September 19, 2011; Source: Forbes (Associated Press) | StubHub didn’t have any extra tickets for us to attend, so we’re staying home and watching the three-day Clinton Global Initiative (CGI) Annual Meeting online this week. We do wonder which members of the nonprofit community will be in New York hobnobbing with America’s most beloved living ex-president-turned-philanthropist. Some highlights:

  • Former Obama Administration green-jobs “czar” Van Jones, dismissed for political reasons before he could even get to work, is emceeing one of four lunchtime plenaries, this one on green technology.
  • Michael Porter is moderating a “values-based leadership” luncheon. Porter is known to NPQ readers for his writings on philanthropy (especially his 1999 co-authored article “Philanthropy’s New Agenda”), as well as his founding or co-founding of the Initiative for a Competitive Inner City and the Center for Effective Philanthropy, More recently, he provided technical advice to deposed Libyan ruler Col. Moammar Qaddafi, which should help frame the “values-based leadership” issues nicely for the panel.
  • Cheryl Dorsey, president of Echoing Green, appears on a panel about impact investing, the latest hot topic in philanthropy.
  • Luis Ubinas of the Ford Foundation and Carlos Slim, one of the wealthiest people in the world and founder of Fundación Carlos Slim, will speak on the challenges of “mega-cities.”
  • Hilary Pennington of the Gates Foundation is leading a session on the value of college in today’s technology-driven economy.
  • Zeenat Rahman, director of USAID’s office of faith-based and community initiatives, is leading a multifaith dialogue.

The CGI Annual Meeting features enough variety so that almost anyone can find a topical foothold. For example, well-known amateur saxophonist Bill Clinton OK’d a session titled “From Conflict to Creativity: Reducing Violence through the Arts,” which perhaps will strengthen the role of the arts in CGI’s global anti-poverty agenda.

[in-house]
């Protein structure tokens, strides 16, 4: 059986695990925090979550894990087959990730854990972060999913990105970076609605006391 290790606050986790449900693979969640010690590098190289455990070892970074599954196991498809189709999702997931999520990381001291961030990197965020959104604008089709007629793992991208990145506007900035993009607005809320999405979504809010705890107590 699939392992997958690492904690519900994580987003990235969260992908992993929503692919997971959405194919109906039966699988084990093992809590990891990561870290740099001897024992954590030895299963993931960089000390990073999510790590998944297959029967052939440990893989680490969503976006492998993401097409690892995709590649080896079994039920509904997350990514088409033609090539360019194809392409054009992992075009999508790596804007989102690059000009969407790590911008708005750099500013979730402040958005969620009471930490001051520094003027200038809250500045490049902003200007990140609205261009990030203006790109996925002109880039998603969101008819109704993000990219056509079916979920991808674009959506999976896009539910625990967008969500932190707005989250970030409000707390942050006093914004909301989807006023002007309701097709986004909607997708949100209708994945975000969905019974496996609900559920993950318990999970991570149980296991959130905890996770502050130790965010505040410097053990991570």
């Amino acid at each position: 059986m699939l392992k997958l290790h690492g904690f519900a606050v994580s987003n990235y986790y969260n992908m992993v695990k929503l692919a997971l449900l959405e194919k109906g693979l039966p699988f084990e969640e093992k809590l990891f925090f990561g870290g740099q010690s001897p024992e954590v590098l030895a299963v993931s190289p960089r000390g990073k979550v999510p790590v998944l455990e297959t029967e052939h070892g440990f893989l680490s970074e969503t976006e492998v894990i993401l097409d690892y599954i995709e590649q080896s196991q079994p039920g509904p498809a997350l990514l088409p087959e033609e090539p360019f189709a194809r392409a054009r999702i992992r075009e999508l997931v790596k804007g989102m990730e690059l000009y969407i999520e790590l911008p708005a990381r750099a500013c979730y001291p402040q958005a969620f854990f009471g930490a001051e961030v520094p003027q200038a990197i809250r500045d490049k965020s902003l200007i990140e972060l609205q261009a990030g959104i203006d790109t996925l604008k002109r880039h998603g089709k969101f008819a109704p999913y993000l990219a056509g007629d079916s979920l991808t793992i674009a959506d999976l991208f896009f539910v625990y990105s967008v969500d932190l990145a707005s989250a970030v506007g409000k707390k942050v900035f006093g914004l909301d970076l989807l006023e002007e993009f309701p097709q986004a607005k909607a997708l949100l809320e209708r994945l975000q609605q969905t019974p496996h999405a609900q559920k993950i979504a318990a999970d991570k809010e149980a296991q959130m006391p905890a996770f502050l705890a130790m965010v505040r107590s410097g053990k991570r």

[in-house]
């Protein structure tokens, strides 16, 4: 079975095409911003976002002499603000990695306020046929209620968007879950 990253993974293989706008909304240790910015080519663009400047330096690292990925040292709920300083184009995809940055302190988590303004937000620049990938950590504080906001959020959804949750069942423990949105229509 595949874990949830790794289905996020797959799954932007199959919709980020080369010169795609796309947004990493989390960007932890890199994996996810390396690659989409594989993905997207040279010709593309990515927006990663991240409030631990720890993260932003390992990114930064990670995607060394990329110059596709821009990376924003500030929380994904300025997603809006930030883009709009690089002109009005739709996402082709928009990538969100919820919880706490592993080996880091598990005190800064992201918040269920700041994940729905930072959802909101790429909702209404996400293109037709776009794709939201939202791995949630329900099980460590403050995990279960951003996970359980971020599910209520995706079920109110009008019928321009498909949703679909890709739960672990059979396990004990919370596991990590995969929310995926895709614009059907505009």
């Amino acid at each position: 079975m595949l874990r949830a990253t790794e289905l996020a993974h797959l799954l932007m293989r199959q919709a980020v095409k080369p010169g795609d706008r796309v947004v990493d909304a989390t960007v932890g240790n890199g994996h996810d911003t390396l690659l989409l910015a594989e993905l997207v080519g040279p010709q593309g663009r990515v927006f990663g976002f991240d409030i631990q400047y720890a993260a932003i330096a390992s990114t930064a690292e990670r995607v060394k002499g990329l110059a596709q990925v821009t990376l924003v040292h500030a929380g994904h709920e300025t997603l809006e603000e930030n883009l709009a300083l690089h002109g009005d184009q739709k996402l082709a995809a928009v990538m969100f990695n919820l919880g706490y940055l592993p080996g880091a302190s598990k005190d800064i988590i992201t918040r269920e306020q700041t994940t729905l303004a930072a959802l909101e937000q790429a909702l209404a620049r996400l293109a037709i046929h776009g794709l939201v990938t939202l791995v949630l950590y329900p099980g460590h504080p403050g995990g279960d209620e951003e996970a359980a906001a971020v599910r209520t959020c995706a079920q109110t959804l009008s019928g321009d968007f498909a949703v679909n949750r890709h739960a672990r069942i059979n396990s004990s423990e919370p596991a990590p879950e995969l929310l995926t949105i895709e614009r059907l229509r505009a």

The Washington Post contends that the CGI conference will be devoted to job creation. The Post quotes Clinton suggesting that even though President Barack Obama is scheduled to speak on “Sustainable Consumption: Redefining Business As Usual,” he will actually talk about his $447-billion job-creation proposal. Clinton himself suggests that for all of the good ideas at the CGI, poor countries fear that “the global economic crisis is going to stop them from creating sufficient employment to continue to grow.” He argues that “It’s going to be very difficult for us to return to full employment and dramatically robust growth until we find a way to unlock the capital reserves in the $2 trillion in corporate money . . . that is not being invested now and the more than $2 trillion that banks have in cash reserves.”

So check your mail to see if you missed your invitation to the Clinton Global Initiative. It’s happening now in the Big Apple and winds up on Thursday.—Rick Cohen